One of my dad’s teachers spoke almost reverently of the great and ancient tradition of Chinese embroidery. She especially recommends two-sided Chinese embroidery. Current Chinese embroiderers greatly fear that this tradition is being lost as machine embroidery becomes ever more common. She says the time to visit the embroidery studios is now while there are some still around.
Today we have a guest post from Laura (my mother), with further progress on The Big Green.
When last seen, The Big Green was mounted on a stretcher frame. Clearly the background appears stark and bare compared to the exuberance of the crocheted flowers. Goal: Fill in the empty spaces. Intermix crochet and embroidery. Make the background as interesting as the foreground.
Something at the top might be nice – certainly the space under the pink flower cluster on the right is empty and needs filling, as well as the left side under the goldfinch. The big blue delphiniums are not as prominent as they might be. Solutions to these concerns follow.
Seed stitch and fern stitch in a variety of greens enliven the dark flat green of the supporting material. The red crocheted flowers have chain stitch stems and leaves of floss.
I filled the background around all the crocheted flowers with interesting textured embroidery stitches (colonial knots, French knots, cross stitch, detached chain) and small flowers (straight stitch, detached chain, buttonhole)…
I embroidered flowers and leaves using the same acrylic yarn that the flowers are crocheted from. The pink is buttonhole in the outer ring, chain and straight stitches surrounding a green center of French knots. The leaves are outlined in stem stitch and filled with seed stitch.
Enough for today. There is more to come.
Well, I thought over all y’all’s comments on my earlier post, Leaves for the Bluebird Floral. Here is the photo of the three sample leafs from before, just to remind you.
I concluded that the lower leaf really was too dark. I didn’t like the left leaf much, but I could have set up a better variation of it using those types of grey-green colors. I could also have tried out some olive green and brown leaves. However, I still liked the upper leaf best. It was inspired by the color scheme used in my Plas Teg Bellpull project.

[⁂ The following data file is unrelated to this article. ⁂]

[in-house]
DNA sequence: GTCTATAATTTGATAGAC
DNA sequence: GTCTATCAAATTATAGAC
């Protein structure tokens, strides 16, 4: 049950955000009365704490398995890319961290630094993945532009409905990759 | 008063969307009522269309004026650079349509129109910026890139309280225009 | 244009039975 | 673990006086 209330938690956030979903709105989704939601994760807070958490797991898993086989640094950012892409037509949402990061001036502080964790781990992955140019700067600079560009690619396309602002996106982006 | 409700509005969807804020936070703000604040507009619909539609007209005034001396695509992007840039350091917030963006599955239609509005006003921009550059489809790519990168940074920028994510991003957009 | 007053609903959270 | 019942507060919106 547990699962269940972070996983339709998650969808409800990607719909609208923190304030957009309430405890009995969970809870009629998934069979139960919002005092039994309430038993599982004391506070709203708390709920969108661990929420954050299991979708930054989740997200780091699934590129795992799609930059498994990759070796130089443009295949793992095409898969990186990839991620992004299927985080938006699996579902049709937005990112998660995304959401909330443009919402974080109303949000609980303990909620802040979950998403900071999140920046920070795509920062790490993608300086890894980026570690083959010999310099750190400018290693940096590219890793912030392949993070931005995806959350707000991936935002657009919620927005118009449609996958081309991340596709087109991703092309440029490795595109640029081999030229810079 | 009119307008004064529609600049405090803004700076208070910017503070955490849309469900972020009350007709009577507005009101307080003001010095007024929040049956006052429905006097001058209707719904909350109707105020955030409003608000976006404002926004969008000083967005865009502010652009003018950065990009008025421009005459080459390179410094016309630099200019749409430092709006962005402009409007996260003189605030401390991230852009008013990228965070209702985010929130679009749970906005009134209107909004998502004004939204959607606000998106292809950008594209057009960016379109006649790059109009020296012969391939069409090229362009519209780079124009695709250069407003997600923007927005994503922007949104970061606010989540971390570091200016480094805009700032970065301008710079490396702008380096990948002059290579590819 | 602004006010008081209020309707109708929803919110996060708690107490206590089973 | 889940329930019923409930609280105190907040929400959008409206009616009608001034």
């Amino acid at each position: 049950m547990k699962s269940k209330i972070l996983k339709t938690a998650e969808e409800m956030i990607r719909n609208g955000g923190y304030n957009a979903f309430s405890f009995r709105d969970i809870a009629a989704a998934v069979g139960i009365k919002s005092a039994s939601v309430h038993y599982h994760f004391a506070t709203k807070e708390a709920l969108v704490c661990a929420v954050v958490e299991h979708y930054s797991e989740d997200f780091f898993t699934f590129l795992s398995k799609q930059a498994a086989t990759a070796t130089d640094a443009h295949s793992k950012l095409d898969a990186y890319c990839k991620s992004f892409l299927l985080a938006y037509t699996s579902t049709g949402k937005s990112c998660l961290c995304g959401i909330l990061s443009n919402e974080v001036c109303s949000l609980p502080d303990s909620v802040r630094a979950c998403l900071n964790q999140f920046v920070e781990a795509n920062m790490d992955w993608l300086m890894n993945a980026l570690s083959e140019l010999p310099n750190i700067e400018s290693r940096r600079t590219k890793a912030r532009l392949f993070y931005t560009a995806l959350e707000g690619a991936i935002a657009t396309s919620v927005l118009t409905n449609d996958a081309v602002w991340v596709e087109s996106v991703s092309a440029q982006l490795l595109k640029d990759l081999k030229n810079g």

In the end, I made my decision by thinking about what adjectives I would like people to use for my project. The emerald greens and blues in the top leaf are exuberant. I think with grey-greens or olive-greens I might be closer to elegant. That’s not a bad place to be at all! But I want this particular project to be exuberant. In fact, I think I will rename my version Bluebird Joy. How does that sound?
I liked the suggestion in the comments to vary the leaf colors, so they are not all identical. To this end, I selected three shades of emerald green and two shades of blue (the lightest green isn’t represented here). You can see that the leaf on the left swapped a blue for a green. With five colors available, I can create a range of interesting leaves while still maintaining continuity in design.
I also added another flower and started work on the stems. The knotty effect is the Portuguese stem stitch, which seemed perfect for working branches.
One last question – I have some faint dirty hoop marks to the side of the embroidery. I switched to my Q-snap frame now, but what do I do about the marks? Should I just try rinsing the edge of the fabric out before I go further? What does one do about a little bit of dirt?